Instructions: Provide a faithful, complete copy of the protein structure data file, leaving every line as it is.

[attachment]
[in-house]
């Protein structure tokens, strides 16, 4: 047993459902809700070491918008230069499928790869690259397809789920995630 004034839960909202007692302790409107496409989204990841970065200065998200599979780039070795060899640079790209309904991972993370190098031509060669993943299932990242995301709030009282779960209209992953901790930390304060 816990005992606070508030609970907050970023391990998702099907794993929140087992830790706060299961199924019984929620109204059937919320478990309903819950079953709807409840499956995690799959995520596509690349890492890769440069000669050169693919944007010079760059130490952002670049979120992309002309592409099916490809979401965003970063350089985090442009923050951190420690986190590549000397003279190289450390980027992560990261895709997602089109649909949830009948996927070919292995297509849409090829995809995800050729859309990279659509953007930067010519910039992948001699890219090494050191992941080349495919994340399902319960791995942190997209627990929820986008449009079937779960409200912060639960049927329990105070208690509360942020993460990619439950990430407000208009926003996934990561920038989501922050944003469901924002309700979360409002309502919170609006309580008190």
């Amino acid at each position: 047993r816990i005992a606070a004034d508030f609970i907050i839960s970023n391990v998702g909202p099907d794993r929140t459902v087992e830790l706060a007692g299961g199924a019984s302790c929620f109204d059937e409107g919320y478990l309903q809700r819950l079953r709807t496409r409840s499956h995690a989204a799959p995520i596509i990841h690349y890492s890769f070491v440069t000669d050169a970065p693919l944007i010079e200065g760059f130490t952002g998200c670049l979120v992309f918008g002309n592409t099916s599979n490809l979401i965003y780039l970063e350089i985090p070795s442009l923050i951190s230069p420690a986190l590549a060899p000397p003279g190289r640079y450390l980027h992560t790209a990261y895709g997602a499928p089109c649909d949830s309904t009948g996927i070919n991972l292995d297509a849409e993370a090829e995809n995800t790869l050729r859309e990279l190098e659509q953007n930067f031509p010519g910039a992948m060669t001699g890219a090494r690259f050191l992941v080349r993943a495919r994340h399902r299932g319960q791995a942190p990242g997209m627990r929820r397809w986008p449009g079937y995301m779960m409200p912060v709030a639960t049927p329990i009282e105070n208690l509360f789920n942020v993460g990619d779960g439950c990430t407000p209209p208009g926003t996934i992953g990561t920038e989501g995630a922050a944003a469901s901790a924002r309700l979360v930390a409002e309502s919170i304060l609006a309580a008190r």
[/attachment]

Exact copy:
[in-house]
């Protein structure tokens, strides 16, 4: 047993459902809700070491918008230069499928790869690259397809789920995630 004034839960909202007692302790409107496409989204990841970065200065998200599979780039070795060899640079790209309904991972993370190098031509060669993943299932990242995301709030009282779960209209992953901790930390304060 816990005992606070508030609970907050970023391990998702099907794993929140087992830790706060299961199924019984929620109204059937919320478990309903819950079953709807409840499956995690799959995520596509690349890492890769440069000669050169693919944007010079760059130490952002670049979120992309002309592409099916490809979401965003970063350089985090442009923050951190420690986190590549000397003279190289450390980027992560990261895709997602089109649909949830009948996927070919292995297509849409090829995809995800050729859309990279659509953007930067010519910039992948001699890219090494050191992941080349495919994340399902319960791995942190997209627990929820986008449009079937779960409200912060639960049927329990105070208690509360942020993460990619439950990430407000208009926003996934990561920038989501922050944003469901924002309700979360409002309502919170609006309580008190």
């Amino acid at each position: 047993r816990i005992a606070a004034d508030f609970i907050i839960s970023n391990v998702g909202p099907d794993r929140t459902v087992e830790l706060a007692g299961g199924a019984s302790c929620f109204d059937e409107g919320y478990l309903q809700r819950l079953r709807t496409r409840s499956h995690a989204a799959p995520i596509i990841h690349y890492s890769f070491v440069t000669d050169a970065p693919l944007i010079e200065g760059f130490t952002g998200c670049l979120v992309f918008g002309n592409t099916s599979n490809l979401i965003y780039l970063e350089i985090p070795s442009l923050i951190s230069p420690a986190l590549a060899p000397p003279g190289r640079y450390l980027h992560t790209a990261y895709g997602a499928p089109c649909d949830s309904t009948g996927i070919n991972l292995d297509a849409e993370a090829e995809n995800t790869l050729r859309e990279l190098e659509q953007n930067f031509p010519g910039a992948m060669t001699g890219a090494r690259f050191l992941v080349r993943a495919r994340h399902r299932g319960q791995a942190p990242g997209m627990r929820r397809w986008p449009g079937y995301m779960m409200p912060v709030a639960t049927p329990i009282e105070n208690l509360f789920n942020v993460g990619d779960g439950c990430t407000p209209p208009g926003t996934i992953g990561t920038e989501g995630a922050a944003a469901s901790a924002r309700l979360v930390a409002e309502s919170i304060l609006a309580a008190r």